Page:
Doyle McCormack

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McCormack at the opening of the Oregon Rail Heritage Center, in September 2012
Sign at the Oregon Rail Heritage Center

Doyle L. McCormack (born circa 1943)[1] is a railroad preservationist, and is well-known among the railfan community.

McCormack is a retired Union Pacific locomotive engineer who is now the president of the Oregon Rail Heritage Foundation,[1][2][3] an organization that is leading the project to build and expand the Oregon Rail Heritage Center (ORHC), a new, permanent home for the steam locomotives owned by the City of Portland. The ORHC opened its first phase in September 2012,[4] and the main building was named in McCormack's honor: the Doyle L. McCormack Enginehouse.

McCormack is known for his work on the restoration and operation of Southern Pacific 4449,[2] Delaware & Hudson ALCO PA 18 (preserved as Nickel Plate Road 190), as well as other noted vintage steam and diesel-electric locomotives.

He first came to Portland in 1974, from Ohio, to help restore SP 4449 to operating condition for use as the American Freedom Train during the U.S. Bicentennial celebrations in 1975–76, and he resettled in Portland in 1978.[2]

Although mainly involved with full-size locomotives, in 1982 McCormack helped restore the Washington Park & Zoo Railway's 5/8-scale steam locomotive, No. 1, the Oregon, to operating condition by fabricating a new solid-steel frame to replace the 1959 locomotive's original frame, which had repeatedly broken.[5]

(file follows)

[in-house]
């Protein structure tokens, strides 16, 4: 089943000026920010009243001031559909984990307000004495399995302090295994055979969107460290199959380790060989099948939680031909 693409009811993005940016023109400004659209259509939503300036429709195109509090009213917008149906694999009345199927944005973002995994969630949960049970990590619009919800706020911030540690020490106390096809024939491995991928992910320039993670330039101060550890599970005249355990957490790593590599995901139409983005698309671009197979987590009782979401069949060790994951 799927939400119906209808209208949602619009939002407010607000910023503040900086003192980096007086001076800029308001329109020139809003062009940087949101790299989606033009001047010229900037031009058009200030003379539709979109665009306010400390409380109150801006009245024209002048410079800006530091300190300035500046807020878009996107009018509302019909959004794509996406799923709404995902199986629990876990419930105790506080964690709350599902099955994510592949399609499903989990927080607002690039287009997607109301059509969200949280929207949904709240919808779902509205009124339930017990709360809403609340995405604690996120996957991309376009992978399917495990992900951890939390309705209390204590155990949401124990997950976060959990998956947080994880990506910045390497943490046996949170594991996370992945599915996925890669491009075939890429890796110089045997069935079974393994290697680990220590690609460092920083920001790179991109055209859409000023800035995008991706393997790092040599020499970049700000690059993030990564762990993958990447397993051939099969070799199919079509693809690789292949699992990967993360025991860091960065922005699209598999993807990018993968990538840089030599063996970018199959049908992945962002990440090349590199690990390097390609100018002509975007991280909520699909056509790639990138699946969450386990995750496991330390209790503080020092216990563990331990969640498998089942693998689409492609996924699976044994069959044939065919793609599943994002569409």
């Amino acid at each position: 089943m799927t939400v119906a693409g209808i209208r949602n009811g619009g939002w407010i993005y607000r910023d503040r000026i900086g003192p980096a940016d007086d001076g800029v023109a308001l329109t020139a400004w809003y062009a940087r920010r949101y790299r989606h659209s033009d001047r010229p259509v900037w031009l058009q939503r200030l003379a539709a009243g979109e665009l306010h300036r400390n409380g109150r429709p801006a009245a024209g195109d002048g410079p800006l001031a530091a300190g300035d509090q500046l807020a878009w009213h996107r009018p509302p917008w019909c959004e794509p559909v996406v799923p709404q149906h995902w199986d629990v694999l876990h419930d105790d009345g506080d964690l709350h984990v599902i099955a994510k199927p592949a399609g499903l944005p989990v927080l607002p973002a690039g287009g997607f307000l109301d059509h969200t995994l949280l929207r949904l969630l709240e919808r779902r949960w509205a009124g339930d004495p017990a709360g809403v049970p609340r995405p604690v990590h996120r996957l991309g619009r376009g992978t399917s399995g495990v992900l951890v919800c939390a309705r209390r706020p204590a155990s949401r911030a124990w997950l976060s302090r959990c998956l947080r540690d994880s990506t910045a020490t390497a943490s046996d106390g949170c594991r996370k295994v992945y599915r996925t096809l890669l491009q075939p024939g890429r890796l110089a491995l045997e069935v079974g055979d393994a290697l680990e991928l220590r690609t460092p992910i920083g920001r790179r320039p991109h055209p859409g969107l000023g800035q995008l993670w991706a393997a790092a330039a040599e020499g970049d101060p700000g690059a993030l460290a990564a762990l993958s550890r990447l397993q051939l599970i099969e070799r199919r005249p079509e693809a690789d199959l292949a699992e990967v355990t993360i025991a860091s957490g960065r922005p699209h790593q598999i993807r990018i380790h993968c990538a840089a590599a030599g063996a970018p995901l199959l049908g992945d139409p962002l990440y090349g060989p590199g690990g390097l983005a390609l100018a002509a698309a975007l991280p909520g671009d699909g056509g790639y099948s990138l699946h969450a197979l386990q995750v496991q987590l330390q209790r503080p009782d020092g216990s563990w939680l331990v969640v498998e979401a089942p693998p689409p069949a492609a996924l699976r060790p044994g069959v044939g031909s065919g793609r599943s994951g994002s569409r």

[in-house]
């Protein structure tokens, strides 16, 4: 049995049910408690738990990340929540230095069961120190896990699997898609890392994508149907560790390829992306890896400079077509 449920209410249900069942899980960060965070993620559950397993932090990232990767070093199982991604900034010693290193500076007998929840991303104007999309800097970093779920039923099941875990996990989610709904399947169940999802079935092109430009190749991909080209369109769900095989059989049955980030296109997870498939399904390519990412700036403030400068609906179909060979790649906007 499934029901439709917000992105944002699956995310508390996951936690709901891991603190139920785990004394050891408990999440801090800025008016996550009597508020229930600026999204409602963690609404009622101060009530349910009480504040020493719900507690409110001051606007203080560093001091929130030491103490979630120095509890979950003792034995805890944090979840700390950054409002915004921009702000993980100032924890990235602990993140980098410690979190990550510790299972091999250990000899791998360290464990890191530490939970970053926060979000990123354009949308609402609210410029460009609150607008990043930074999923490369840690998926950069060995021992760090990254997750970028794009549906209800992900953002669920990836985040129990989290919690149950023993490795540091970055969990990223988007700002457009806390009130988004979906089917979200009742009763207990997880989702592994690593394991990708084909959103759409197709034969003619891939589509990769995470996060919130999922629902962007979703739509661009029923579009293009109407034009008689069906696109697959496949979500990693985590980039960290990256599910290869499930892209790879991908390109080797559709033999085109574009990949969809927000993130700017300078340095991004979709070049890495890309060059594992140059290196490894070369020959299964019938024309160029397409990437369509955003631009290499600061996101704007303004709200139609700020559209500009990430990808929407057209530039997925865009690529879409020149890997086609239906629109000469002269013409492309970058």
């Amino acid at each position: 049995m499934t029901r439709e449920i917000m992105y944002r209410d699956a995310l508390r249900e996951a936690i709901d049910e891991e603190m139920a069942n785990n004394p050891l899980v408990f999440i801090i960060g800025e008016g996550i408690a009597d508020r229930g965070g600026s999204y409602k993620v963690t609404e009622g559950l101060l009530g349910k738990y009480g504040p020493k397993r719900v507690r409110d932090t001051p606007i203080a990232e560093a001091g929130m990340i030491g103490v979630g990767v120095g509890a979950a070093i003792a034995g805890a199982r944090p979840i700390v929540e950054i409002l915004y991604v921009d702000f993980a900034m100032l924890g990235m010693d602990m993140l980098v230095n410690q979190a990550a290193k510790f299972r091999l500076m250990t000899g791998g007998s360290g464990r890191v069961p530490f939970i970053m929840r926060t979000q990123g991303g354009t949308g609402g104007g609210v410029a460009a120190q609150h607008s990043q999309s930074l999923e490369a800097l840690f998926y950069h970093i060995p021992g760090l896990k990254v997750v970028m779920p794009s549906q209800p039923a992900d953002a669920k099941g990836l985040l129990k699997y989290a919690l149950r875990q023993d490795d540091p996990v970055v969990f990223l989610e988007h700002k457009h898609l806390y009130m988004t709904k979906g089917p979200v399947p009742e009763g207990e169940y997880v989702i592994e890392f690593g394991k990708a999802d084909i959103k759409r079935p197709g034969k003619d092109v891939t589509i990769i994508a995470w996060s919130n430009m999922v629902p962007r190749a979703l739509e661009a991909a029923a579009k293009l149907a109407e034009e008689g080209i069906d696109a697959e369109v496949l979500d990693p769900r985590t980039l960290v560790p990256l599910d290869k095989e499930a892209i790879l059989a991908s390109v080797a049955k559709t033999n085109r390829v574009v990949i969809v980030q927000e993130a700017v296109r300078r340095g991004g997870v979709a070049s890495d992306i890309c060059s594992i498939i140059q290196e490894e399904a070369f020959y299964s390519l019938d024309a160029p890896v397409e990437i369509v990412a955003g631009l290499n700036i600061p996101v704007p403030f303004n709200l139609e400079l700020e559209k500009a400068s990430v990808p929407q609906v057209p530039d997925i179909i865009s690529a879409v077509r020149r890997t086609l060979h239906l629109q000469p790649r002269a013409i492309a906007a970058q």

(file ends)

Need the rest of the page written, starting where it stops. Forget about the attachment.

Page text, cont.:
He is probably best recognized from his cameo appearance in the 1986 film, Tough Guys, as the engineer of the steam locomotive hijacked by Archie Long (played by Kirk Douglas) and Harry Doyle (Burt Lancaster).

References[edit]

  1. ^ a b Ruud, Candice (November 26, 2010). "Oregon Rail Heritage Foundation steams up to raise funds for Portland's historic locomotives". The Oregonian. Retrieved October 20, 2011. 
  2. ^ a b c Larabee, Mark (November 1, 2009). "Portland's locomotives will get new $3.5 million home". The Sunday Oregonian. Retrieved 2010-07-07. 
  3. ^ Redden, Jim (December 28, 2007). "Running out of steam? Three locomotives chug toward homelessness, unless new site is OK’d". Portland Tribune. Retrieved July 6, 2013. 
  4. ^ Tims, Dana (September 20, 2012 (print edition September 21)). "Oregon Rail Heritage Center ready for grand opening Saturday, Sunday". The Oregonian. p. B1. Retrieved September 29, 2012.  Check date values in: |date= (help)
  5. ^ "The History of the Oregon". Oregon Zoo. 2005. Archived from the original on July 23, 2011. Retrieved April 11, 2012.